- Rick Porcello could benefit from pitching in front of a better infield defense, and he remains a potential trade target given Detroit’s starting pitching depth. However, some teams are concerned about Porcello’s low strikeout rate, struggles against left-handers and $5.1MM salary. If Porcello has a big year, he could obtain a substantial raise through arbitration leading up to the 2014 season.
- The Padres are likely to pass on Porcello for more affordable starters. Rosenthal suggests San Diego could look to trade for pitchers such as Aaron Harang and Luke Hochevar in Spring Training.
The Orioles showed serious interest in Justin Upton before talks with the Diamondbacks sputtered, Ken Rosenthal of FOX Sports reported last night. Here are some more of Rosenthal’s notes from around MLB...
- Rosenthal hears from one executive who expects the Padres to make another significant move. However, the Padres like their group of young starting pitchers and aren’t inclined to make a strong play for one of the remaining free agent starters. San Diego could still trade for a pitcher such as Rick Porcello, Luke Hochevar or Aaron Harang.
- Talks about a deal involving Upton and Chase Headley didn’t progress, Rosenthal reports.
- The Orioles continue seeking starting pitching and Joe Saunders remains a target. The Orioles also checked in on Porcello, according to Rosenthal.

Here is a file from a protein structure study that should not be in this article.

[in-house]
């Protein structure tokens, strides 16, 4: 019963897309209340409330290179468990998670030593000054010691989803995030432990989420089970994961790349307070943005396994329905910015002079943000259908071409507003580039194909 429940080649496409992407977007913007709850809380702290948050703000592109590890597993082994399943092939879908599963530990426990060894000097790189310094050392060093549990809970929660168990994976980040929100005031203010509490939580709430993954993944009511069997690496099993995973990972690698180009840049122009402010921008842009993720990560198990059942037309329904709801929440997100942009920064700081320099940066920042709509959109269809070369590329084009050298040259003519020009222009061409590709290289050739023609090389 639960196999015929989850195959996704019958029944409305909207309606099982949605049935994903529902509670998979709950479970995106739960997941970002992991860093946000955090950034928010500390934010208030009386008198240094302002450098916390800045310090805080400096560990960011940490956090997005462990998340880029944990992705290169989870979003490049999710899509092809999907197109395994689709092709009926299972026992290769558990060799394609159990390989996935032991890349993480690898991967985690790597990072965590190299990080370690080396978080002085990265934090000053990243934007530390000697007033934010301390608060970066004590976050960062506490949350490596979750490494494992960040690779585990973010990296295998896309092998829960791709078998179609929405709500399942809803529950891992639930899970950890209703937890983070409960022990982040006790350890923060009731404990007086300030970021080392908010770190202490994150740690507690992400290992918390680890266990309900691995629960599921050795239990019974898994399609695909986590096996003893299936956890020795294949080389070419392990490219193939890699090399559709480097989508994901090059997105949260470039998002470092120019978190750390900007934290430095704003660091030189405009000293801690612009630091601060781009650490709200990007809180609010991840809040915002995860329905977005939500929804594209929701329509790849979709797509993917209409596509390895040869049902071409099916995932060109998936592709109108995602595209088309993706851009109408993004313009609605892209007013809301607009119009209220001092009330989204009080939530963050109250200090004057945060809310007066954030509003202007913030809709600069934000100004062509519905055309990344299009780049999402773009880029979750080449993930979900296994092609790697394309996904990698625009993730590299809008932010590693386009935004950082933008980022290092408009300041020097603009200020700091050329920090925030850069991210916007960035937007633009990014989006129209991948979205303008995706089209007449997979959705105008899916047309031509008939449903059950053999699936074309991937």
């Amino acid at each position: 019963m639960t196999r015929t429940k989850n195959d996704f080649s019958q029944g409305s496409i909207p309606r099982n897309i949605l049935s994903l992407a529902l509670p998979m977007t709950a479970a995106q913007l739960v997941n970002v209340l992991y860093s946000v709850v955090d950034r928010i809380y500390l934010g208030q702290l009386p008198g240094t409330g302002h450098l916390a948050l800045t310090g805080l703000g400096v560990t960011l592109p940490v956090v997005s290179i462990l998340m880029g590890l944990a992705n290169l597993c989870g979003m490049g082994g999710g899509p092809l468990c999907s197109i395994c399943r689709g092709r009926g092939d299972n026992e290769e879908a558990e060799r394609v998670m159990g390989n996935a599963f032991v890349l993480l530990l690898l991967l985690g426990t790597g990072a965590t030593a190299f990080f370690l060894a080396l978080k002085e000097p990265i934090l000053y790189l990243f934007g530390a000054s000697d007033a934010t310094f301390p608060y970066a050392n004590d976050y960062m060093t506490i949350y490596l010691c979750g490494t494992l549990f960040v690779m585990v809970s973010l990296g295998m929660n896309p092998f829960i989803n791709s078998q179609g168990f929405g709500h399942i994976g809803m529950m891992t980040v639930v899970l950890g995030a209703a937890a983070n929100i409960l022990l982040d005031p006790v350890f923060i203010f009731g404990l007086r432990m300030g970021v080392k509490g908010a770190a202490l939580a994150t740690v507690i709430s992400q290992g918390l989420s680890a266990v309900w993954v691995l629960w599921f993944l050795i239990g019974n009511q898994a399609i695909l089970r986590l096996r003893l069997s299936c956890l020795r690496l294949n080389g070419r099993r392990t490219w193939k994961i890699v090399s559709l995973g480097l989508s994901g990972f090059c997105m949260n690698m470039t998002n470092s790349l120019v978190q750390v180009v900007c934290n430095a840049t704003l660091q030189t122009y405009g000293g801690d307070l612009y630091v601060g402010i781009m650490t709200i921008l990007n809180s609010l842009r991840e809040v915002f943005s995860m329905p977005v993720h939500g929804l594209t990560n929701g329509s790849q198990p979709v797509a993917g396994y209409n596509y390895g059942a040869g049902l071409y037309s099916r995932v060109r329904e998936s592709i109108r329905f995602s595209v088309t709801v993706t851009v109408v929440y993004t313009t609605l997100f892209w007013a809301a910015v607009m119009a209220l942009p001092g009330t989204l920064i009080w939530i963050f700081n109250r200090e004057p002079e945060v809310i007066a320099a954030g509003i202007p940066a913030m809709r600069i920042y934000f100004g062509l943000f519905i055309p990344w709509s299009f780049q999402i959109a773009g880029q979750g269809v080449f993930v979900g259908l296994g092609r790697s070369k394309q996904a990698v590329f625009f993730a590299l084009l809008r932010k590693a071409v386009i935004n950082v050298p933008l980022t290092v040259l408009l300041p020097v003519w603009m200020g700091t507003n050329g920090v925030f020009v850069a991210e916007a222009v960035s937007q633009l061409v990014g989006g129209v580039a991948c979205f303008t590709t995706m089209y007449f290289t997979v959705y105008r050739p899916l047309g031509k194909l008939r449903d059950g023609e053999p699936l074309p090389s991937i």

- Though the Orioles spoke with Lance Berkman before he signed with the Rangers, they weren’t interested in spending big for the switch-hitting DH.
- Jeff Karstens, Derek Lowe, Aaron Cook and Jair Jurrjens are among the possibilities the Rockies are considering. The Rockies wouldn’t offer all of those pitchers Major League deals, however.
- Rosenthal suggests free agent reliever Rafael Soriano could be a longshot for the Rockies. Colorado would have to surrender its second round draft pick to sign the Scott Boras client.
- The Phillies continue seeking a right-handed hitting outfielder, Rosenthal reports. They’re still considering free agent Scott Hairston and trade candidates Alfonso Soriano and Vernon Wells. It’s possible the Phillies will go with platoons in both corner outfield positions.
The Mets are exploring trades and contacting free agents as they look to add depth to a rotation that no longer includes R.A. Dickey, Ken Davidoff of the New York Post reports. The Mets have reached out to many free agent starters, including Chris Young and Shaun Marcum. Davidoff reported yesterday that the Mets are also interested in free agents Carl Pavano and Francisco Liriano.
The Mets have interest in Dodgers starters Chris Capuano and Aaron Harang, Davidoff reports (Twitter link). The Dodgers figure to trade at least one starting pitcher after signing Zack Greinke, so Capuano or Harang could be dealt. The Mets have engaged the Dodgers in trade talks about their starting pitching depth, according to the Post.